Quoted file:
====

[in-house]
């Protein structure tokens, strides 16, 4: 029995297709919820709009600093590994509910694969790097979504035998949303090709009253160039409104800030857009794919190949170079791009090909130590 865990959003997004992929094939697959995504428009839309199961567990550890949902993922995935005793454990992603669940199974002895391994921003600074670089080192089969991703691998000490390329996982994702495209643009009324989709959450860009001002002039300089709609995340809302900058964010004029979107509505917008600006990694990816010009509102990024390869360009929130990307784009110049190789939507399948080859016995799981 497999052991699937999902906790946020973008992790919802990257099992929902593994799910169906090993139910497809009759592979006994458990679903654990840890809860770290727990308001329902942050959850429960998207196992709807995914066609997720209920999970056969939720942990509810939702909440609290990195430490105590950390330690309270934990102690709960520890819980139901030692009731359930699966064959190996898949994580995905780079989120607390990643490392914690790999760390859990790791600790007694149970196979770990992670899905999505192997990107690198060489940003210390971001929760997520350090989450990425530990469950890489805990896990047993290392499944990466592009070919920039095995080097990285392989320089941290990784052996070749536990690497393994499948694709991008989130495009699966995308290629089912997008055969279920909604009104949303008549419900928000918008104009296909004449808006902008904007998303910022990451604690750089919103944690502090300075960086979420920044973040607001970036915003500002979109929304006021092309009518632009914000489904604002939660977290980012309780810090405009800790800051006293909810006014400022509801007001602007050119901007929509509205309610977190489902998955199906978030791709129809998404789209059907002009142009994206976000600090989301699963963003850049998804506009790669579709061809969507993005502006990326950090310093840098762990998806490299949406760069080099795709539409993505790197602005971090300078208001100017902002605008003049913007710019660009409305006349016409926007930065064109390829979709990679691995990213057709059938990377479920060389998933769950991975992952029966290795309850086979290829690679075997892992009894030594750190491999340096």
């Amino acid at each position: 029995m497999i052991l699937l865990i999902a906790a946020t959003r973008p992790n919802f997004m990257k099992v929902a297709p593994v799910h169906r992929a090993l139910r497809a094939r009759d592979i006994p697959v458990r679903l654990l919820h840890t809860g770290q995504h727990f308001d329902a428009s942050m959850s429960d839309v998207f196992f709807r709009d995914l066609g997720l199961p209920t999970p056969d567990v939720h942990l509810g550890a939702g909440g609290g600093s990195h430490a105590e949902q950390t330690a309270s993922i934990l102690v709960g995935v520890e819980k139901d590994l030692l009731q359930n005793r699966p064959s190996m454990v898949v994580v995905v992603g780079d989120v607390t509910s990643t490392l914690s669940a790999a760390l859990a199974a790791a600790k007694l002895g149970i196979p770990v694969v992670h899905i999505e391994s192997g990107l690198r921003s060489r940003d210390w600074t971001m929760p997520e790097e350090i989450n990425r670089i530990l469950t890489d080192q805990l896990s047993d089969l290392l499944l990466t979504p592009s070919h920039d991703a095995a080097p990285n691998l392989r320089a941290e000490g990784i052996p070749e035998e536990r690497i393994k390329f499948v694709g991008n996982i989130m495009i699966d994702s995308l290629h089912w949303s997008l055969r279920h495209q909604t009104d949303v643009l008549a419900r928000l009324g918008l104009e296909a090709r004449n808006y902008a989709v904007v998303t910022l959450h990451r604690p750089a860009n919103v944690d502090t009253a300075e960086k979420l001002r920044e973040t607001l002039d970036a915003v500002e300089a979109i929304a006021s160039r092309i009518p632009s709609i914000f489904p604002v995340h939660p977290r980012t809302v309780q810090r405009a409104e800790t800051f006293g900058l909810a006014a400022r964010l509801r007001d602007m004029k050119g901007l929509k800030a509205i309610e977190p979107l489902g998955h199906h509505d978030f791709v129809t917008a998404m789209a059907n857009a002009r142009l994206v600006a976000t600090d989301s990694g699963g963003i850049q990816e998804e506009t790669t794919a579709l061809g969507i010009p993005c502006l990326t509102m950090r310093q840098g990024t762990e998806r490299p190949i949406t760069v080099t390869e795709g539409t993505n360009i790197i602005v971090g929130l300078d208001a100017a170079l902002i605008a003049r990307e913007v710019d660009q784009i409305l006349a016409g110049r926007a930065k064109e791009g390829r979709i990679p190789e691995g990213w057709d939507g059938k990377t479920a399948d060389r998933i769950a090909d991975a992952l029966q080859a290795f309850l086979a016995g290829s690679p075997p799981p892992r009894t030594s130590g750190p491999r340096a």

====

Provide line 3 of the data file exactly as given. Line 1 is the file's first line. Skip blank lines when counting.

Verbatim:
């Amino acid at each position: 029995m497999i052991l699937l865990i999902a906790a946020t959003r973008p992790n919802f997004m990257k099992v929902a297709p593994v799910h169906r992929a090993l139910r497809a094939r009759d592979i006994p697959v458990r679903l654990l919820h840890t809860g770290q995504h727990f308001d329902a428009s942050m959850s429960d839309v998207f196992f709807r709009d995914l066609g997720l199961p209920t999970p056969d567990v939720h942990l509810g550890a939702g909440g609290g600093s990195h430490a105590e949902q950390t330690a309270s993922i934990l102690v709960g995935v520890e819980k139901d590994l030692l009731q359930n005793r699966p064959s190996m454990v898949v994580v995905v992603g780079d989120v607390t509910s990643t490392l914690s669940a790999a760390l859990a199974a790791a600790k007694l002895g149970i196979p770990v694969v992670h899905i999505e391994s192997g990107l690198r921003s060489r940003d210390w600074t971001m929760p997520e790097e350090i989450n990425r670089i530990l469950t890489d080192q805990l896990s047993d089969l290392l499944l990466t979504p592009s070919h920039d991703a095995a080097p990285n691998l392989r320089a941290e000490g990784i052996p070749e035998e536990r690497i393994k390329f499948v694709g991008n996982i989130m495009i699966d994702s995308l290629h089912w949303s997008l055969r279920h495209q909604t009104d949303v643009l008549a419900r928000l009324g918008l104009e296909a090709r004449n808006y902008a989709v904007v998303t910022l959450h990451r604690p750089a860009n919103v944690d502090t009253a300075e960086k979420l001002r920044e973040t607001l002039d970036a915003v500002e300089a979109i929304a006021s160039r092309i009518p632009s709609i914000f489904p604002v995340h939660p977290r980012t809302v309780q810090r405009a409104e800790t800051f006293g900058l909810a006014a400022r964010l509801r007001d602007m004029k050119g901007l929509k800030a509205i309610e977190p979107l489902g998955h199906h509505d978030f791709v129809t917008a998404m789209a059907n857009a002009r142009l994206v600006a976000t600090d989301s990694g699963g963003i850049q990816e998804e506009t790669t794919a579709l061809g969507i010009p993005c502006l990326t509102m950090r310093q840098g990024t762990e998806r490299p190949i949406t760069v080099t390869e795709g539409t993505n360009i790197i602005v971090g929130l300078d208001a100017a170079l902002i605008a003049r990307e913007v710019d660009q784009i409305l006349a016409g110049r926007a930065k064109e791009g390829r979709i990679p190789e691995g990213w057709d939507g059938k990377t479920a399948d060389r998933i769950a090909d991975a992952l029966q080859a290795f309850l086979a016995g290829s690679p075997p799981p892992r009894t030594s130590g750190p491999r340096a």